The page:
Soft Tissue Sarcoma

Soft tissue tumors can develop in every type of soft tissue in the body, including nerves, fat, muscle, tendons, the lining of joints, blood vessels, or lymph vessels. They can be malignant (cancerous) or benign. Malignant tumors are known as soft-tissue sarcomas (STS). 

These tumors can occur almost anywhere in the body. About 60 percent of soft tissue sarcomas occur in the legs and arms. They can also occur in the trunk, abdomen, and head and neck region. Tumors that develop in bones and cartilage are discussed under Bone Tumors

When a soft-tissue sarcoma (STS) is small, it can go unnoticed because it usually does not cause problems in the beginning. However, as a STS grows, it can interfere with the body's normal functions.

At UC San Diego Health, people with suspected sarcomas of the abdomen/retorperitoneum and extremities are evaluated by a multidisciplinary team which includes a surgical oncologist, medical oncologist, radiation oncologist, pathologist, and radiologist, all who have expertise in sarcoma, as recommended by current National Comprehensive Cancer Network (NCCN) and European Society of Medical Oncology (ESMO) guidelines. 

You will undergo a thorough evaluation which includes imaging and biopsy (unless biopsy will not change the decision to operate), to obtain an accurate diagnosis and determine the optimal treatment. Soft tissue sarcomas are treated using surgery, radiation therapy or chemotherapy. Depending on the size, location, extent and grade (growth rate) of the tumor, a combination of all or some of these treatments may be used. 

Review the tabs at top of this page for information on soft tissue sarcoma types, diagnosis, and treatment.

Types of soft tissue sarcomas

Because there are at least 60 different types of STS, it is more accurately described as a family of related diseases, rather than a single disease. The specific types of sarcoma are often named according to the normal tissue cells they most closely resemble, as listed below. 

This is different from most other types of cancer, which usually are named for the part of the body where the cancer began. Some sarcomas do not look like any type of normal tissue and are thought to come from stem cells, which are special cells that can mature into specific tissues or organs.

  • Liposarcoma: Develops from fat cells, and occurs most commonly in the legs (at the back of the knee and thigh) and in the abdominal area. The most common form of soft tissue sarcoma, it usually occurs in people between 50 and 70.
  • Leiomyosarcoma: This rare tumor develops from smooth muscle tissue, the tissue that makes up involuntary muscle. This type of muscle is found throughout the body, including in the stomach and intestines, the brains, blood vessel walls, skin, and uterus. Leiomyosarcoma occurs most commonly in the abdomen and extremities, but can also affect blood vessels and internal organs and tends to be very aggressive.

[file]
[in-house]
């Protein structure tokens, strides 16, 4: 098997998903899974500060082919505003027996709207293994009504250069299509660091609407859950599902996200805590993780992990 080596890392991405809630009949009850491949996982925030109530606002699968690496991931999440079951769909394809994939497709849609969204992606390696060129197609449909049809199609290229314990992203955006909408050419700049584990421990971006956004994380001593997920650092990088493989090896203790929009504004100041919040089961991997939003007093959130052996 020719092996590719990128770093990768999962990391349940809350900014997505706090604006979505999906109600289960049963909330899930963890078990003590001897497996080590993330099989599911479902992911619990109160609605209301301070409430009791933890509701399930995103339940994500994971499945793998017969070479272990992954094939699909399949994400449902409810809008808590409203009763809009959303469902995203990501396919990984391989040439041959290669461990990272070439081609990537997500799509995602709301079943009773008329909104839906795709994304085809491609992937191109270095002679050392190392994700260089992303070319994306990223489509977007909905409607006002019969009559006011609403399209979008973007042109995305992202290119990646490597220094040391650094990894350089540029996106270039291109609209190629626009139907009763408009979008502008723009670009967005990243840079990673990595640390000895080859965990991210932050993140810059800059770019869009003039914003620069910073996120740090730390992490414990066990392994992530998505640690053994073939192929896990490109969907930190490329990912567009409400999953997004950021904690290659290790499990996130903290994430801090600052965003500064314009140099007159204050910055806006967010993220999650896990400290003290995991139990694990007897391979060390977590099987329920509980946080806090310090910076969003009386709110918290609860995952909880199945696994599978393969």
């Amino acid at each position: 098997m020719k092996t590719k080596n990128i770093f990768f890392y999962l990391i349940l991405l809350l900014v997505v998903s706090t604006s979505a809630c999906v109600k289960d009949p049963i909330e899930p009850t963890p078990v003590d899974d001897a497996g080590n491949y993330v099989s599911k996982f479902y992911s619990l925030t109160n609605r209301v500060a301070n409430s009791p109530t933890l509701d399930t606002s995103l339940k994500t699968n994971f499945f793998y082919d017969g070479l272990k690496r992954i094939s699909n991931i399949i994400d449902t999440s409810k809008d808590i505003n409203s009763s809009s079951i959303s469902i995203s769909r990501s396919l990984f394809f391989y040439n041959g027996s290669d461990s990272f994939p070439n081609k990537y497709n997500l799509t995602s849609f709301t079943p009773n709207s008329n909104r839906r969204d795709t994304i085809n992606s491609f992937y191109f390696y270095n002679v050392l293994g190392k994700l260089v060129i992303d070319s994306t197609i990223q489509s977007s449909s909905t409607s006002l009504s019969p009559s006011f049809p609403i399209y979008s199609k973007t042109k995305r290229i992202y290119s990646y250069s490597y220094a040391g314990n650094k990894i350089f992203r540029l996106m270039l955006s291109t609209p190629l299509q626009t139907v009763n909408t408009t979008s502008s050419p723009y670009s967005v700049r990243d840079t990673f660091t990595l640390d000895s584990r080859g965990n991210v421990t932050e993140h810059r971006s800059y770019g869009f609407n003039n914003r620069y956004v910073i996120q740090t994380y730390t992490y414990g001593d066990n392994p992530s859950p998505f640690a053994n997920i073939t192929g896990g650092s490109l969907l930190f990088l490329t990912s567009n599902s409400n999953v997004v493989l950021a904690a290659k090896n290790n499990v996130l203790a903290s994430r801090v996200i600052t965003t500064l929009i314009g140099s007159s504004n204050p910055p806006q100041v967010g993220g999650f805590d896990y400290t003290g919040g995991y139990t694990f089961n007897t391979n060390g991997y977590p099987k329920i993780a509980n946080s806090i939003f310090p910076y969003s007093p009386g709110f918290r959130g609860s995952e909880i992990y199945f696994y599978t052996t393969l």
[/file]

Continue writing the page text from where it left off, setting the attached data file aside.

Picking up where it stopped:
• Rhabdomyosarcoma: This very rare tumor, which affects fewer than 400 people annually in the U.S., generally develops in muscle tissue. It's most common in children and young adults. In young children, it tends to occur in the head and neck, bladder, and vagina, while in older children and young adults it develops in the large muscles of the extremities and the trunk; in adults, it tends to form in the large muscles of the extremities.
  • Synovial sarcomas: This tumor develops near joints and is named for its molecular resemblance to synovial tissue, the tissue lining of the joints. However, it is not believed to arise from this synovial tissue. About 50 percent of synovial sarcomas occur in the legs, followed by the arms.
  • Gastrointestinal stromal tumors (GIST): These develop in the interstitial cells of Cajal (ICC), which are cells that line the walls of the gastrointestinal tract. These cells signal muscles to contract to move food and liquid along the digestive tract. Most GIST tumors are found in the stomach, but can also occur in the small intestine, esophagus, colon, and rectum. They generally occur in people between 50 and 70. Learn more about GIST.
  • Fibrosarcoma: Develops in the fibrous tissue found at the end of long bones in the arms and legs, and in the trunk. It's most common in adults under 60; although, older adults and infants can also be affected.
  • Undifferentiated pleomorphic sarcoma (previously known as malignant fibrous histiocytoma or MFH): These develop in fibrous tissue in the arms and legs and occur most often in older adults.
  • Angiosarcomas: Develop in the blood or in lymph vessels. They most commonly occur in skin, soft tissue, liver, breast, spleen, bone, lung and heart.
  • Kaposi’s sarcoma: This cancer of the lining of the lymph or blood vessels occurs most often in patients with AIDS.